The symmetry that’s brought into focus with the restored footage is Lang’s doppelganger motif, which previously encompassed the divide between underground/above ground, workers/bourgeoisie and human Maria/robot Maria. The new restoration fully fleshes out Lang’s schema so that similar doublings occur between the film’s other major characters: Georgy 11811, a member of the slave-like proletariat trades places with Freder, the aristocratic son of Fredersen, Metropolis’ autocratic ruler. Georgy 11811 explores Metropolis’ seamier side (such as the delightfully decadent Yoshiwara club where the robot Maria performs an outrageous production number designed to inspire impure thoughts); for his part, Freder discovers the hard way, through monotonous, back-breaking labor, what exactly makes his father’s city run. But the most crucial doubling seen in the restored footage is one of the most fleeting sequences: Fredersen and Dr. Rotwang, the mad scientist who creates the robot Maria, commiserate at the foot of a monument to Hel, the woman whom both men loved and lost.
The doppelganger motif, a favorite device of German Expressionism in general and Lang in particular, also rears its head in M. Thanks to Criterion’s Blu-ray, the dichotomy drawn by Lang between the police and the criminal underworld in 1931 Berlin is thrown into sharper relief than ever before. But where Metropolis comes much closer to “pure” Expressionism, M mixes Expressionist techniques with elements of the police procedural and the serial killer thriller (both of which it can be seen as having written the playbook on) in a way that anticipates film noir; suspense is built not only through the film’s plotting but through the tension that arises between its stylized, abstract qualities (high contrast lighting, overhead angles, recurring images of a spiral) and its more conventional narrative elements.
What was ultimately being “expressed” in the German Expressionism movement were the innermost thoughts and feelings of a film’s characters, which Expressionist filmmakers attempted to externalize through a distorted and exaggerated mise-en-scene. Sci-fi, fantasy and horror were popular Expressionist genres precisely because they were the most conducive to extreme stylization of cinematography, lighting and set design. When M was released, the Expressionist movement was effectively over and yet stylistic traces remain; the film’s Expressionist qualities mainly concern the subjective experiences of Hans Beckert (the serial killer expertly played by bug-eyed Peter Lorre) as he stalks the streets of Berlin, but they co-exist with narrative qualities that occasionally achieve a documentary-like realism: the film begins with the sound of a gong like that heard before radio news reports in Germany at the time. Many of the scenes involving both the police and criminal underworlds contain “inventory shots,” in which Lang’s camera objectively surveys the tools of the trade of each group. Some early montage scenes, in which we see a police dragnet widening day-by-day as the search for the heinous child killer expands, come across like something out of a police training film.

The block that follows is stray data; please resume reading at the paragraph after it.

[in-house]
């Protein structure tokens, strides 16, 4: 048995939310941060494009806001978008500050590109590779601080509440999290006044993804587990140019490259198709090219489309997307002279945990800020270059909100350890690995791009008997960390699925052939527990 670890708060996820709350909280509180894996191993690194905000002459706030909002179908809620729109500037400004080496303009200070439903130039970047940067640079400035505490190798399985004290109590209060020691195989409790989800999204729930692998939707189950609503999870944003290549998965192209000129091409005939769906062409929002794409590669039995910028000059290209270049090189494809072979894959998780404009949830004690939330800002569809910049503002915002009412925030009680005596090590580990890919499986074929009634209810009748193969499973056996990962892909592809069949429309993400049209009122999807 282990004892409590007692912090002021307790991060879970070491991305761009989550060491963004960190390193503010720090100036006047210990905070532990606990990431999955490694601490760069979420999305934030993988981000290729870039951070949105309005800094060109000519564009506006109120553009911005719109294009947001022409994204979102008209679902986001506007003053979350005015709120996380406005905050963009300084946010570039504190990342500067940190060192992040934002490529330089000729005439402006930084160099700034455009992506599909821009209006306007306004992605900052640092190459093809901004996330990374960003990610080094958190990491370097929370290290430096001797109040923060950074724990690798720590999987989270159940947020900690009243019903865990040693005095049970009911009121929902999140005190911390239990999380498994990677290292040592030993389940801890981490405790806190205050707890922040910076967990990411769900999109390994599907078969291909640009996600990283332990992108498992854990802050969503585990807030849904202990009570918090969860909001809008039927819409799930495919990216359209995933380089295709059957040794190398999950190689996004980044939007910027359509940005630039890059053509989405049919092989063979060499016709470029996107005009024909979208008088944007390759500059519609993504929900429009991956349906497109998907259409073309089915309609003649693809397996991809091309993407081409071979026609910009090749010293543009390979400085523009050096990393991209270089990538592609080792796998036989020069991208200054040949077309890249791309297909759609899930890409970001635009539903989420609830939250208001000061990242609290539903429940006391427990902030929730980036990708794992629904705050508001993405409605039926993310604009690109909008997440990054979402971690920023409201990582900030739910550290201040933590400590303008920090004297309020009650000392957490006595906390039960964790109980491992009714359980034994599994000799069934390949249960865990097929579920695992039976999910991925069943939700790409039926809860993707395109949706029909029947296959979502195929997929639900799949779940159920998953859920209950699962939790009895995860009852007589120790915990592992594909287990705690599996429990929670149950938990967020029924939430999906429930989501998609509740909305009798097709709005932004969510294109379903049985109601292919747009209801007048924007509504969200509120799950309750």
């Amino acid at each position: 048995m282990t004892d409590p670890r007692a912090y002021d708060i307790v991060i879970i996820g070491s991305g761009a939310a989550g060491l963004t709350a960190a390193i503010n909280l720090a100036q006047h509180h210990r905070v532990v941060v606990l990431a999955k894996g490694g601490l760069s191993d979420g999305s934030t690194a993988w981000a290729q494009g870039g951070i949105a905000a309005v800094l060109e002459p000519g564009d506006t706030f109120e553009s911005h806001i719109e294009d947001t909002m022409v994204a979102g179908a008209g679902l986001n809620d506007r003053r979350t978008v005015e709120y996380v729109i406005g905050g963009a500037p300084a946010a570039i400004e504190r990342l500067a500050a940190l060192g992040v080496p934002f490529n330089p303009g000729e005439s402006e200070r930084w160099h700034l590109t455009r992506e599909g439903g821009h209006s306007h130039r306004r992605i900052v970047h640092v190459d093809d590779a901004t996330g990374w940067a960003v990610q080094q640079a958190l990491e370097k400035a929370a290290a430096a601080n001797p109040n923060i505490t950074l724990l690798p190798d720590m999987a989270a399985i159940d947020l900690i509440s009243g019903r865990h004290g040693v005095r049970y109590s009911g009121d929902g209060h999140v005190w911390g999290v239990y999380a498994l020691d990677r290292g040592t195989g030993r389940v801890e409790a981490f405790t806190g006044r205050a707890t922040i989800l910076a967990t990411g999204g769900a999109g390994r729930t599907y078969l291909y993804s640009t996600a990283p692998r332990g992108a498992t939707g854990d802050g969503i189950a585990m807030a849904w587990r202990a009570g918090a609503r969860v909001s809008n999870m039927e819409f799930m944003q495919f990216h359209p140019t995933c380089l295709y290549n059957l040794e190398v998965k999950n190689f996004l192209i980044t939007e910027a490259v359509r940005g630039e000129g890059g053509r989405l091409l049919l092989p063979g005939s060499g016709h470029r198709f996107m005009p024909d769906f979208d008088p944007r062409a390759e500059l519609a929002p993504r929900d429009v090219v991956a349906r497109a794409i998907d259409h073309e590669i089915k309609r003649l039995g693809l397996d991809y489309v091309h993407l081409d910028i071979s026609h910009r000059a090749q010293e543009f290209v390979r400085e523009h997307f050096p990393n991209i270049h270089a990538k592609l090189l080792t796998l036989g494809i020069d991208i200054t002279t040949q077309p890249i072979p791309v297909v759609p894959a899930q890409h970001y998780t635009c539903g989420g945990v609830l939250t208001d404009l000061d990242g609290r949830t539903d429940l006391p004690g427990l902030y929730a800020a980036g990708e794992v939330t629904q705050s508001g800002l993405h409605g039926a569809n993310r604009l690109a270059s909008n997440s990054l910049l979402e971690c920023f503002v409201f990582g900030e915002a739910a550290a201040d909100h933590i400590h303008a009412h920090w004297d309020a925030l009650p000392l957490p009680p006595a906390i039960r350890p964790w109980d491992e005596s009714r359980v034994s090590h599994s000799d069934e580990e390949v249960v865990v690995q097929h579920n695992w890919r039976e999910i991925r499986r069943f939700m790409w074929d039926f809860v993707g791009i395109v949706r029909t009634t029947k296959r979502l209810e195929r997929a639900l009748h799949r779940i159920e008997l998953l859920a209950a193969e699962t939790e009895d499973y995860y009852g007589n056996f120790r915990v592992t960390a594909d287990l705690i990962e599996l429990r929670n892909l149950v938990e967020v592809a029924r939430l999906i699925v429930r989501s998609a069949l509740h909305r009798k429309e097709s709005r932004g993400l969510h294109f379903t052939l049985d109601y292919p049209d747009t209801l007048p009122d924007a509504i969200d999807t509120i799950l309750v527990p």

My favorite aspect of M though is the film’s innovative sound design, which is saying a lot given Lang’s visual mastery. In 1931, Hollywood films had taken a huge step backwards in terms of visual sophistication due to the difficulties of early sound recording. Additionally, even the best Hollywood directors of the time were frequently saddled with “dialogue directors” brought in from the world of theater by untrusting studio executives. As a result, most American films of the early sound era look static, theatrical and uncinematic. Fritz Lang, on the other hand, saw creative possibilities for the use of sound while simultaneously refusing to allow his camerawork to suffer. Instead, sound and image work together in M in a kind of relay; indeed, it was the first film in which the sound of a character’s voice from one scene was carried over into another scene set in a different location. Intercutting between two groups of people in two different locations (the police and the criminals), Lang reinforces the parallel between them by having them seemingly finish each other’s sentences. At other times, Lang shuts the soundtrack off entirely to convey a feeling of eerie quiet. And, finally, there is the absence of a traditional musical score. Instead, the only music heard in the film is Beckert’s whistling of “In the Hall of the Mountain King,” which allows the audience to identify the killer even when he is not onscreen.
One of the welcome supplements on Criterion’s M Blu-ray is M le maudit, a short film tribute/remake by the late, great Claude Chabrol. This is fitting as no other director in the history of cinema proved to be as astute a student of Lang as did Chabrol. However, as masterful as Chabrol at his best could undoubtedly be, even this tribute underscores the idea that Lang is a cinematic giant precisely because he did it all first. Lang’s best movies deserve to be re-discovered by each new generation of film buffs, as Metropolis and M continually have been, whether by theatrical revival or in new transfers on the latest home video technology. And if that final missing five minutes of Metropolis ever does turn up, I’ll be first in line to see it again.